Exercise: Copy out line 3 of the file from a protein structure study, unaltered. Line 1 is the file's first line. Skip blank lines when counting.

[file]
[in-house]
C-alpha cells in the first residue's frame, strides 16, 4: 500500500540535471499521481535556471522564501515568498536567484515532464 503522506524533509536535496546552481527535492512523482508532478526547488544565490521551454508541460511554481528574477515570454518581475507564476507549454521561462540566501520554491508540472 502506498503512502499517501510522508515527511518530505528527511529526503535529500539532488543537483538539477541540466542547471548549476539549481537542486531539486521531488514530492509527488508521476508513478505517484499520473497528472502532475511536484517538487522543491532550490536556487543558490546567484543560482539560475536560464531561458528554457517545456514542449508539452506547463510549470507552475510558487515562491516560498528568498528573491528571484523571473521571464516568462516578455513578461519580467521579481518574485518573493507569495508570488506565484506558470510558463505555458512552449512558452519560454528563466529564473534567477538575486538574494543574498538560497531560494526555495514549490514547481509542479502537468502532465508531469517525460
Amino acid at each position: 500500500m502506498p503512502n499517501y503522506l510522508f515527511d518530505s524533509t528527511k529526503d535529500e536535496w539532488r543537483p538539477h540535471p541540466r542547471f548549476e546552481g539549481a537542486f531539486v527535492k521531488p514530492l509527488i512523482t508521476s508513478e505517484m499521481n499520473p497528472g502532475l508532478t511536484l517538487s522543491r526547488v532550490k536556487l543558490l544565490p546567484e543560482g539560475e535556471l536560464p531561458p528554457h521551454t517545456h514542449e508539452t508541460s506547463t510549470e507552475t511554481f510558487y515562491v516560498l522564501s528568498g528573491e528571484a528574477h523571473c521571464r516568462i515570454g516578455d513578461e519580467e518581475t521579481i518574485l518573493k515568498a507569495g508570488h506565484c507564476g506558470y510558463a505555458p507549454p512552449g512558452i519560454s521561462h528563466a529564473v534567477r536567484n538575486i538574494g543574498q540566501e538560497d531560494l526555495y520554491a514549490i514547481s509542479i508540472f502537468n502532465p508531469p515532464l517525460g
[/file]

Amino acid at each position: 500500500m502506498p503512502n499517501y503522506l510522508f515527511d518530505s524533509t528527511k529526503d535529500e536535496w539532488r543537483p538539477h540535471p541540466r542547471f548549476e546552481g539549481a537542486f531539486v527535492k521531488p514530492l509527488i512523482t508521476s508513478e505517484m499521481n499520473p497528472g502532475l508532478t511536484l517538487s522543491r526547488v532550490k536556487l543558490l544565490p546567484e543560482g539560475e535556471l536560464p531561458p528554457h521551454t517545456h514542449e508539452t508541460s506547463t510549470e507552475t511554481f510558487y515562491v516560498l522564501s528568498g528573491e528571484a528574477h523571473c521571464r516568462i515570454g516578455d513578461e519580467e518581475t521579481i518574485l518573493k515568498a507569495g508570488h506565484c507564476g506558470y510558463a505555458p507549454p512552449g512558452i519560454s521561462h528563466a529564473v534567477r536567484n538575486i538574494g543574498q540566501e538560497d531560494l526555495y520554491a514549490i514547481s509542479i508540472f502537468n502532465p508531469p515532464l517525460g